Since 1992, NASA has partnered with other U.S. and European institutions on multiple satellite missions to map ocean surface topography. They include the joint NASA/Centre National d'Etudes Spatiales (CNES) Topex/Poseidon mission, which operated from 1992 to 2005; the NASA/CNES Jason-1, which operated from 2001 to 2013; the joint NASA/CNES/National Oceanic and Atmospheric Administration (NOAA)/European Organisation for the Exploitation of Meteorological Satellites (EUMETSAT) Jason-2/Ocean Surface Topography Mission (OSTM), which operated from 2008 to 2019; and the current Jason-3, an international partnership led by NOAA with participation by NASA, CNES and EUMETSAT, launched in 2016. This November, Sentinel-6 Michael Freilich will launch to continue this long-term data set. The new mission is jointly developed by the European Space Agency (ESA), EUMETSAT, NASA and NOAA with funding support from the European Commission and support from CNES.

Sentinel-6 Michael Freilich satellite
The Sentinel-6A Michael Freilich satellite, scheduled for launch in November 2020, will extend a nearly 30-year data record of mapping ocean surface topography and monitoring changes in global sea level. Credit: ESA/NASA

Measuring ocean surface topography allows us to understand ocean circulation (how our ocean stores energy from the Sun and moves it around our planet), accurately track changes in global sea level, and understand how the ocean joins forces with Earth’s atmosphere to create our weather and climate, including phenomena such as El Niño and La Niña and weather patterns such as hurricanes and other storms.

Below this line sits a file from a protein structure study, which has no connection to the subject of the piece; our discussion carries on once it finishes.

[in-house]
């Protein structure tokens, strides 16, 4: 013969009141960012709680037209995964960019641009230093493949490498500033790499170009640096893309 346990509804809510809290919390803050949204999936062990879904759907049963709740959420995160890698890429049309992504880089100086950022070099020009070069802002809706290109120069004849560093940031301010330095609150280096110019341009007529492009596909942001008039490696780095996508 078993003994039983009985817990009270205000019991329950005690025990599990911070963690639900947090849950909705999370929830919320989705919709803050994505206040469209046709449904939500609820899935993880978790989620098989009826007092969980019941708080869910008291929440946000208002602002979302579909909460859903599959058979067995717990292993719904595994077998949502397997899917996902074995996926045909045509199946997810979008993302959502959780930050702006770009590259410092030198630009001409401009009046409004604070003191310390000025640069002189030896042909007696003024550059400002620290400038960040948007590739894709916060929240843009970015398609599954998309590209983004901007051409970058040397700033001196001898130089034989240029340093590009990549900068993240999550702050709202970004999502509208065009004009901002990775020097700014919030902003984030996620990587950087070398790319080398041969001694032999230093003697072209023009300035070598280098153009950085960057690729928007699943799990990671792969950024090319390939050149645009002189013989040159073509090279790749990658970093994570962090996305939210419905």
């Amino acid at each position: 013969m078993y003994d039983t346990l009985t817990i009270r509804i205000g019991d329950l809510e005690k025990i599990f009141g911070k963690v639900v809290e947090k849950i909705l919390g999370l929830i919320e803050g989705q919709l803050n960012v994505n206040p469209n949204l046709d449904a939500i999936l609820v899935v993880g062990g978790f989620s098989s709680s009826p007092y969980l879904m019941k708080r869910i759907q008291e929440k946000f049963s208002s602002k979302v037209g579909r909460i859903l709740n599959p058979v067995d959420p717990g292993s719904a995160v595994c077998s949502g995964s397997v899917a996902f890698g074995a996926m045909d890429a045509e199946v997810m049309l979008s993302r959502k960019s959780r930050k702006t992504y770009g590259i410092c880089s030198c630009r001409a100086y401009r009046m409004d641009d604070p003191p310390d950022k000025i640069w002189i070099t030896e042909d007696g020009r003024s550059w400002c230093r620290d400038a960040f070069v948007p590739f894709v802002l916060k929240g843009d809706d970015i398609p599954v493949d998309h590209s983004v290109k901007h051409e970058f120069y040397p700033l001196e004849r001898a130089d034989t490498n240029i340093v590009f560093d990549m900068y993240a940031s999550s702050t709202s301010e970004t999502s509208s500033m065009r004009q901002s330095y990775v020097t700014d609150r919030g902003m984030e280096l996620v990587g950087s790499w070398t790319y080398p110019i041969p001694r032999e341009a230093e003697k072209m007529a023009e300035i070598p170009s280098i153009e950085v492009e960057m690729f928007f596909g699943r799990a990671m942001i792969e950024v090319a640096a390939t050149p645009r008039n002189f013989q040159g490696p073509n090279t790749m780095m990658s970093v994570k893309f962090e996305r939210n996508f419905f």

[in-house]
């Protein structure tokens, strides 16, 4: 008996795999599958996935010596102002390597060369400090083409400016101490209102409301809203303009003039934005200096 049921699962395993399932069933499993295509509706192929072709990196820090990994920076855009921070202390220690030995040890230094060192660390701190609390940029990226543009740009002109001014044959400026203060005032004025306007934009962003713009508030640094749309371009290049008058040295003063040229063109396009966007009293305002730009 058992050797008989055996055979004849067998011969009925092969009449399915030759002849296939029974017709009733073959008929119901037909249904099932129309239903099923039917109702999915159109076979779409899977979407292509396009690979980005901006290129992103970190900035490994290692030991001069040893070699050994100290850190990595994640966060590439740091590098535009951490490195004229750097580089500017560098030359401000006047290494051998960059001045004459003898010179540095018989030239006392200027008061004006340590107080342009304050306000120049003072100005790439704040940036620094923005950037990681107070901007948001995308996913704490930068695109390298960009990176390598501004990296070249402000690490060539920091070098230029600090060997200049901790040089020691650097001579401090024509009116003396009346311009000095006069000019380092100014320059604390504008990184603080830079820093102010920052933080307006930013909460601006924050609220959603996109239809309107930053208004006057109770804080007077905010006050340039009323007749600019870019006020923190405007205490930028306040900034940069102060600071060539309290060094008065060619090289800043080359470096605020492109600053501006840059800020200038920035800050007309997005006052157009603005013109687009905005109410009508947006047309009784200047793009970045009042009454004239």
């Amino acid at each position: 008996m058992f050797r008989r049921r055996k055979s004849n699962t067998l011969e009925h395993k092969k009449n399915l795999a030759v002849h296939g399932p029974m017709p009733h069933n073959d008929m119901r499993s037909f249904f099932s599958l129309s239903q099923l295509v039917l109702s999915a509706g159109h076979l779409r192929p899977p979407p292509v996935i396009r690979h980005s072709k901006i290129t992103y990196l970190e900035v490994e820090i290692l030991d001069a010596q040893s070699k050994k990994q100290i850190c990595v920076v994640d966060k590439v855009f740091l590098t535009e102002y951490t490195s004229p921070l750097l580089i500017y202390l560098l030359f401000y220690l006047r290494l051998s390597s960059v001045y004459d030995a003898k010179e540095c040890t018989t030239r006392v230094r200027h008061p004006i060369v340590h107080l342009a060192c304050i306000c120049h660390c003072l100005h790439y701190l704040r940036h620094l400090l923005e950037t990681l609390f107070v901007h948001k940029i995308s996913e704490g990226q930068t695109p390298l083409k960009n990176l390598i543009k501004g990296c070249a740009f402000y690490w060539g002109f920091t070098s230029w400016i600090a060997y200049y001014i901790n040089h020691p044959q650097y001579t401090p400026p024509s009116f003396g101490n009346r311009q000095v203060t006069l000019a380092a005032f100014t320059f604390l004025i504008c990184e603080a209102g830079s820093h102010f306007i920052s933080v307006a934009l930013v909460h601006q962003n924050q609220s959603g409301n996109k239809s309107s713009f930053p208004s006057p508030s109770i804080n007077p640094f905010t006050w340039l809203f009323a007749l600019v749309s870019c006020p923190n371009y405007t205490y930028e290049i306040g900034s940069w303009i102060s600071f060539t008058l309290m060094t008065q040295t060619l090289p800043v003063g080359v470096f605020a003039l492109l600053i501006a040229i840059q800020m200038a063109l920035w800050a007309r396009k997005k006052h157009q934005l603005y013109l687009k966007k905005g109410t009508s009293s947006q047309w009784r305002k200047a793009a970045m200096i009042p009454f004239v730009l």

A Flattening Map

23-year trend of rising seas across the globe from 1993 to 2016
For nearly 30 years, satellite altimeters have measured the sea surface height of our ever-changing ocean. This image shows the 23-year trend of rising seas across the globe from 1993 to 2016. The grids and figures were produced at NASA’s Jet Propulsion Laboratory under the NASA MEaSUREs program. Credit: NASA/JPL-Caltech

A look at a current map of trends in the nearly 30-year satellite record of global ocean surface topography reveals clear regional differences across the globe, with variations of up to 20 centimeters (8 inches) of sea level rise and fall from one place to another. But, says Josh Willis of NASA’s Jet Propulsion Laboratory in Pasadena, California, NASA’s project scientist for the Jason-2, Jason-3 and Sentinel-6 Michael Freilich missions, the map is getting flatter every year.

Most of these 20-to-30 centimeter (8-to-12 inch) changes in sea level on the open ocean are cyclic, from natural things like El Niño and La Niña, or ocean currents speeding up or slowing down,” he said. “They've always been part of the story and always will be. But what really matters to people at the coast are long-term changes in their relative sea level – that is, the height of the ocean relative to the land. Those are caused by the overall rise due to global warming, and the movement of the land. And both of those are here to stay.

Up next: why all sea level is "local."